Saturday, November 23, 2013

Video Clips: Monticello AVA Northwest Quadrant

Short video clips from the Notebook's visit to the Northwest Quadrant of the Monticello AVA: Mountfair, White Hall, and Stinson Wineries:


White Hall:

Video 1 (Intro):

Video 2 (enjoying wine):


Thursday, November 14, 2013

Monticello AVA Quadrant Series: Northwest

The Monticello AVA is officially "Virginia's Napa." With over 30 wineries (and more to come) surrounding the Charlottesville area, the Monticello AVA contains more vineyards and wineries than most other states. Those who plan to "hit C'Ville for some wine tasting" should plan their trip accordingly. It's very easy to get lost in the world of Jefferson country wineries. For that reason, we've split the AVA into four quadrants. Each quadrant offers the full spectrum of winery experiences: From industrial, working vineyard vibe, to romantic and intimate, to big event focused spots. With so many wineries in the area, even breaking the AVA down into four sections isn't enough spotlight every location. We'll zoom in on our favorites and also suggest the best route.

Avoid route 29. We'll say it again in bold. Avoid route 29. Charlottesville has been experiencing incredible growth over the past fifteen years, and the area of route 29 north of C'Ville resembles Route 7 near Baileys Crossroads mixed with Route 50 through Fairfax on a Thursday afternoon. You get, we trust, the point. Avoid route 29. Coming from Northern Virginia, there are other options, regardless of which quadrant you're visiting. For the Northwest quadrant, we suggest taking route 29 to route 33 in Ruckersville, which is very close to the area where route 29 turns into a parking lot. Follow route 33 west (a right turn if you're coming from the DC area) and then follow country road 810. Your GPS or the most recent Virginia Wine Map will surely help you along.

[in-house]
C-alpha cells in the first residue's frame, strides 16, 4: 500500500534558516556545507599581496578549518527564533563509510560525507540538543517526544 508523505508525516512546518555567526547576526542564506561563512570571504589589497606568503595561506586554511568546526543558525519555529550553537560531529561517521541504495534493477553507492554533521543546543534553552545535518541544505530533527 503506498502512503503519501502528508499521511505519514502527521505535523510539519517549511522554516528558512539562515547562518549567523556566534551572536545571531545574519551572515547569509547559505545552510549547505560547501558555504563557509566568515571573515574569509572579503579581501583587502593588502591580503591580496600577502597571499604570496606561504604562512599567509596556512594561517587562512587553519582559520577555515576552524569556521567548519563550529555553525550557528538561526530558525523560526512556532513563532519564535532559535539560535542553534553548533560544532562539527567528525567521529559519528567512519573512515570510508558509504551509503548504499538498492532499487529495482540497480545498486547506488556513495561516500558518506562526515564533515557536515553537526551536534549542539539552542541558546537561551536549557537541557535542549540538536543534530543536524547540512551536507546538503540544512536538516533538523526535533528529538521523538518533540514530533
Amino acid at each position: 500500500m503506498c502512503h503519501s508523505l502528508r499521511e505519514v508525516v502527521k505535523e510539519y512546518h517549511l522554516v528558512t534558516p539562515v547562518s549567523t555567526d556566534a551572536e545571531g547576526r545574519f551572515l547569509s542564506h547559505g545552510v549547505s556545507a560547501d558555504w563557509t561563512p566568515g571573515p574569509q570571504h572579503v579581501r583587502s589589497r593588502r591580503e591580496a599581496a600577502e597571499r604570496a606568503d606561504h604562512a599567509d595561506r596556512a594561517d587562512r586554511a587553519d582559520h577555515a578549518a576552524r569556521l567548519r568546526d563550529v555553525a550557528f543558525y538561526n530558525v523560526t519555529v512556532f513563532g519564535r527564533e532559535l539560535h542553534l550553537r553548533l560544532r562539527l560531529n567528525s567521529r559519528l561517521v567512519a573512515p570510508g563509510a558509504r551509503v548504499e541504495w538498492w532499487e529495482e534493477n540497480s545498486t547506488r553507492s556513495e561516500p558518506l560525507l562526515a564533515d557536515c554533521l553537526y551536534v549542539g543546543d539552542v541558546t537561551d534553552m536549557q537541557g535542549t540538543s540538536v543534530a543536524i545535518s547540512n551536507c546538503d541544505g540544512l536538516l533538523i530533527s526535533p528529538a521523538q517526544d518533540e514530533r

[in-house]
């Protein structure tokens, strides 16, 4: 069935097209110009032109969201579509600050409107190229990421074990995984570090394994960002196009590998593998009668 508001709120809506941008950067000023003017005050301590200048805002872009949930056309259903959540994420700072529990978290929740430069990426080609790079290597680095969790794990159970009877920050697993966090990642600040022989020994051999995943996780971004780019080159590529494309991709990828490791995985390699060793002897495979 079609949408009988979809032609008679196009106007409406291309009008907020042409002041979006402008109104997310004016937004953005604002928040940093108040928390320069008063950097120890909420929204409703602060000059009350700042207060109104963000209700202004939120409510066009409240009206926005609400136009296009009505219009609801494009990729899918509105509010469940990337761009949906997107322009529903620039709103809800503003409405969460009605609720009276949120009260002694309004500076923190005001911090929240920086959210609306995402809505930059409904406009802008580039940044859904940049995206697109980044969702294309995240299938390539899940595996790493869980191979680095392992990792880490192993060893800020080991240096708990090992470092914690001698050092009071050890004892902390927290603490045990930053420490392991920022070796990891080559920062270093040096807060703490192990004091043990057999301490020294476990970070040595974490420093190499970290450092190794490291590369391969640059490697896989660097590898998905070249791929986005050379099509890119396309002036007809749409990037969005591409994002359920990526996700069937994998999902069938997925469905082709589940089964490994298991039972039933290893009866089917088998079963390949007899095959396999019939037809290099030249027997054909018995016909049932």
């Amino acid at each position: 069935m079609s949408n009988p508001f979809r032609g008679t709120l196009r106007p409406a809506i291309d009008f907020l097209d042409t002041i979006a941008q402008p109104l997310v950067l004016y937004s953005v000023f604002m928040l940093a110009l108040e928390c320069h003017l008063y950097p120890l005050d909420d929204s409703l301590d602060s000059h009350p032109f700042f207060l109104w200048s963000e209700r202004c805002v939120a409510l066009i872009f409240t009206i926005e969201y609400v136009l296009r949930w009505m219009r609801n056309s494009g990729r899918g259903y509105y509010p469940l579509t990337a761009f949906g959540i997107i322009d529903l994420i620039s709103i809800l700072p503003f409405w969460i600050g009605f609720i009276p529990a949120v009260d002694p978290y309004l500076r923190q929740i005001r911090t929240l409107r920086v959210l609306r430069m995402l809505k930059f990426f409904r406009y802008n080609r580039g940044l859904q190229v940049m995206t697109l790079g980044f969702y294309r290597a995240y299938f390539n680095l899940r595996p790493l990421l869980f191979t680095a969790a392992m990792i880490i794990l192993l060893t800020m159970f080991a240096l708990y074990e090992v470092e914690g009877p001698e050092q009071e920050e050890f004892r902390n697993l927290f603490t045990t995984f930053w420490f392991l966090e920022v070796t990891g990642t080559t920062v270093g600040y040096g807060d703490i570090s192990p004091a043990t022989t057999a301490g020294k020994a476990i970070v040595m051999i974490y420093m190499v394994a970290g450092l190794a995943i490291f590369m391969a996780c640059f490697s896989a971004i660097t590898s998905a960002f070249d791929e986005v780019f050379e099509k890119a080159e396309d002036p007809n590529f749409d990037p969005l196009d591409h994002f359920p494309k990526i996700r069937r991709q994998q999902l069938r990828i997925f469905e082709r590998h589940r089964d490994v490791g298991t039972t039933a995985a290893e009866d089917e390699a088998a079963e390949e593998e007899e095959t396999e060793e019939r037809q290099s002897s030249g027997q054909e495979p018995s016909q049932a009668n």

These back roads run parallel with route 29 and are extremely scenic, in any season. Nearby wineries in the northern section of this quadrant include Stone Mountain Vineyards and Kilaurwen Winery, two locations your bloggers wrote about earlier this year. The roads are quite twisty here, so a designated driver is suggested if you stop by these two wineries (especially to tackle the road leading to and from Stone Mountain).